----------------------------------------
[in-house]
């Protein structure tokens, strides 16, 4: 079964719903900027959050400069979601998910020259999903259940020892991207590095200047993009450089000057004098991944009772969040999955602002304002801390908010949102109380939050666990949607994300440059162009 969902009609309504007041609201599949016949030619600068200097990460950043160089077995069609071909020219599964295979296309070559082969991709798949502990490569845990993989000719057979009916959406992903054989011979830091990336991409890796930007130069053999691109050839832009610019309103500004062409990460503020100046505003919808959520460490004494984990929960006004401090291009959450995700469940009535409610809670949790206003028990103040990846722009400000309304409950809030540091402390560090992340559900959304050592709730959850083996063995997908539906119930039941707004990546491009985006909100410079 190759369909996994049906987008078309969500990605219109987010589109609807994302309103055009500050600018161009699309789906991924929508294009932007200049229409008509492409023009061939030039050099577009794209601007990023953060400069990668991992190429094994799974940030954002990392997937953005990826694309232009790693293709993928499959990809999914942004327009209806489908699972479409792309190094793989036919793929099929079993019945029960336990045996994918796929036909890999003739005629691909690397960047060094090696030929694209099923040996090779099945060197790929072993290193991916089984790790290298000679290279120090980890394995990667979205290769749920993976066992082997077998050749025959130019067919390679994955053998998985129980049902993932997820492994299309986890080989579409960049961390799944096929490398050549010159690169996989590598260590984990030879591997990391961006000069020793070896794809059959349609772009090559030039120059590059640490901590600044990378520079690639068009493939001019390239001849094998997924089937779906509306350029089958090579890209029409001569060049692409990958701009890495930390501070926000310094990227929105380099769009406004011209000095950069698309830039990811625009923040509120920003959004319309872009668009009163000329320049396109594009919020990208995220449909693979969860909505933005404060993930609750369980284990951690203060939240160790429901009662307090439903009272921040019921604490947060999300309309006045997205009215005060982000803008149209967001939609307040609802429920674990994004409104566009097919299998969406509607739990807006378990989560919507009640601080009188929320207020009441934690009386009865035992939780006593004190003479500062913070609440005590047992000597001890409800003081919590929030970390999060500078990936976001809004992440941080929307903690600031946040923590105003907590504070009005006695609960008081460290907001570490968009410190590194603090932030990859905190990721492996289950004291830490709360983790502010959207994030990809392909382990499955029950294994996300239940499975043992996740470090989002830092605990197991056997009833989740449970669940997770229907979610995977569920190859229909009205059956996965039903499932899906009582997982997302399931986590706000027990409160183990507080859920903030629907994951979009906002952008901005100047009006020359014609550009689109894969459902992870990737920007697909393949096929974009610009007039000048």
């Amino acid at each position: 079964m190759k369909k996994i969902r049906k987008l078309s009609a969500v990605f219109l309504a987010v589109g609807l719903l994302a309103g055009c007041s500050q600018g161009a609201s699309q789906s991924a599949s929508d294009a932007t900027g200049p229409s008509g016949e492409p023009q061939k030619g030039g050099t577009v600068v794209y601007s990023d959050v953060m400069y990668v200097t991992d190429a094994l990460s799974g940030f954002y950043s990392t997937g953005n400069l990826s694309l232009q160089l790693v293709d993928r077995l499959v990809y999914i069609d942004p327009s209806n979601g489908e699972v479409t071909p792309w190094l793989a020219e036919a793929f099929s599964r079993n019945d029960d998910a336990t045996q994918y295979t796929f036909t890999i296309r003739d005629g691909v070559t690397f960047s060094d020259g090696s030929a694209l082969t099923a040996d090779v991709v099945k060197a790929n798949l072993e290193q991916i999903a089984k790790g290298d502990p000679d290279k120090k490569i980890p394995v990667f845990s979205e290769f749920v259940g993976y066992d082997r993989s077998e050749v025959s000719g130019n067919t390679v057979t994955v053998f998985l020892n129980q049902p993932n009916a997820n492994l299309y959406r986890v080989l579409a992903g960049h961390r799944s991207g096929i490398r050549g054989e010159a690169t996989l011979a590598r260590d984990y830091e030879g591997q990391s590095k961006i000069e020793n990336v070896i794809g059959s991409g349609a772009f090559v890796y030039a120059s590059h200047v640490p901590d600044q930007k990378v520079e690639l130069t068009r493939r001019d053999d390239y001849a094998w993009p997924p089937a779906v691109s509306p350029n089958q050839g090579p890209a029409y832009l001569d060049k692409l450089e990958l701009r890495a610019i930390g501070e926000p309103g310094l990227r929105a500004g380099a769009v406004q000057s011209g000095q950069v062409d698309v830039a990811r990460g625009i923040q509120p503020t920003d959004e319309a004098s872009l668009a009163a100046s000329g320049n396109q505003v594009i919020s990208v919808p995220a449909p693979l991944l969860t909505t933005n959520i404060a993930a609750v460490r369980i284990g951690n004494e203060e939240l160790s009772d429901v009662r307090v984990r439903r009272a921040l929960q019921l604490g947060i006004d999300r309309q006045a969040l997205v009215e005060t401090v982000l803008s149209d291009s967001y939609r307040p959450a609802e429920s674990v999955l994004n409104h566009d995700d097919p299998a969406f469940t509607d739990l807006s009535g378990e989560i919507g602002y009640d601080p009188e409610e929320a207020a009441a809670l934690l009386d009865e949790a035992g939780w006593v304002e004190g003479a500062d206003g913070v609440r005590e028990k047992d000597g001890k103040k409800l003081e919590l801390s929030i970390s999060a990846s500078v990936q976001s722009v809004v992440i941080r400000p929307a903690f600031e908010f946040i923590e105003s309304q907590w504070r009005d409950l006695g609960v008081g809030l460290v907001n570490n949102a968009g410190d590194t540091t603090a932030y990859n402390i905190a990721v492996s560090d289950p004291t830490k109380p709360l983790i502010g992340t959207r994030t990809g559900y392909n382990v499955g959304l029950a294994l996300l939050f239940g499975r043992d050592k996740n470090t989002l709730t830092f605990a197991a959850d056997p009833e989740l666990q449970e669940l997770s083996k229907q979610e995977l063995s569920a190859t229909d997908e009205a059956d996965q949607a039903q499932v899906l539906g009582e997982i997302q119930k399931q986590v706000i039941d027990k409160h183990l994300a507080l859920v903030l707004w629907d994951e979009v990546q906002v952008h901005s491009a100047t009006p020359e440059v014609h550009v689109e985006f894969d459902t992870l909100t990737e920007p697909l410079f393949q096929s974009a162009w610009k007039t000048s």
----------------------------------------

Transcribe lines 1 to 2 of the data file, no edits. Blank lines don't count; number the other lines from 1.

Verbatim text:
[in-house]
């Protein structure tokens, strides 16, 4: 079964719903900027959050400069979601998910020259999903259940020892991207590095200047993009450089000057004098991944009772969040999955602002304002801390908010949102109380939050666990949607994300440059162009 969902009609309504007041609201599949016949030619600068200097990460950043160089077995069609071909020219599964295979296309070559082969991709798949502990490569845990993989000719057979009916959406992903054989011979830091990336991409890796930007130069053999691109050839832009610019309103500004062409990460503020100046505003919808959520460490004494984990929960006004401090291009959450995700469940009535409610809670949790206003028990103040990846722009400000309304409950809030540091402390560090992340559900959304050592709730959850083996063995997908539906119930039941707004990546491009985006909100410079 190759369909996994049906987008078309969500990605219109987010589109609807994302309103055009500050600018161009699309789906991924929508294009932007200049229409008509492409023009061939030039050099577009794209601007990023953060400069990668991992190429094994799974940030954002990392997937953005990826694309232009790693293709993928499959990809999914942004327009209806489908699972479409792309190094793989036919793929099929079993019945029960336990045996994918796929036909890999003739005629691909690397960047060094090696030929694209099923040996090779099945060197790929072993290193991916089984790790290298000679290279120090980890394995990667979205290769749920993976066992082997077998050749025959130019067919390679994955053998998985129980049902993932997820492994299309986890080989579409960049961390799944096929490398050549010159690169996989590598260590984990030879591997990391961006000069020793070896794809059959349609772009090559030039120059590059640490901590600044990378520079690639068009493939001019390239001849094998997924089937779906509306350029089958090579890209029409001569060049692409990958701009890495930390501070926000310094990227929105380099769009406004011209000095950069698309830039990811625009923040509120920003959004319309872009668009009163000329320049396109594009919020990208995220449909693979969860909505933005404060993930609750369980284990951690203060939240160790429901009662307090439903009272921040019921604490947060999300309309006045997205009215005060982000803008149209967001939609307040609802429920674990994004409104566009097919299998969406509607739990807006378990989560919507009640601080009188929320207020009441934690009386009865035992939780006593004190003479500062913070609440005590047992000597001890409800003081919590929030970390999060500078990936976001809004992440941080929307903690600031946040923590105003907590504070009005006695609960008081460290907001570490968009410190590194603090932030990859905190990721492996289950004291830490709360983790502010959207994030990809392909382990499955029950294994996300239940499975043992996740470090989002830092605990197991056997009833989740449970669940997770229907979610995977569920190859229909009205059956996965039903499932899906009582997982997302399931986590706000027990409160183990507080859920903030629907994951979009906002952008901005100047009006020359014609550009689109894969459902992870990737920007697909393949096929974009610009007039000048």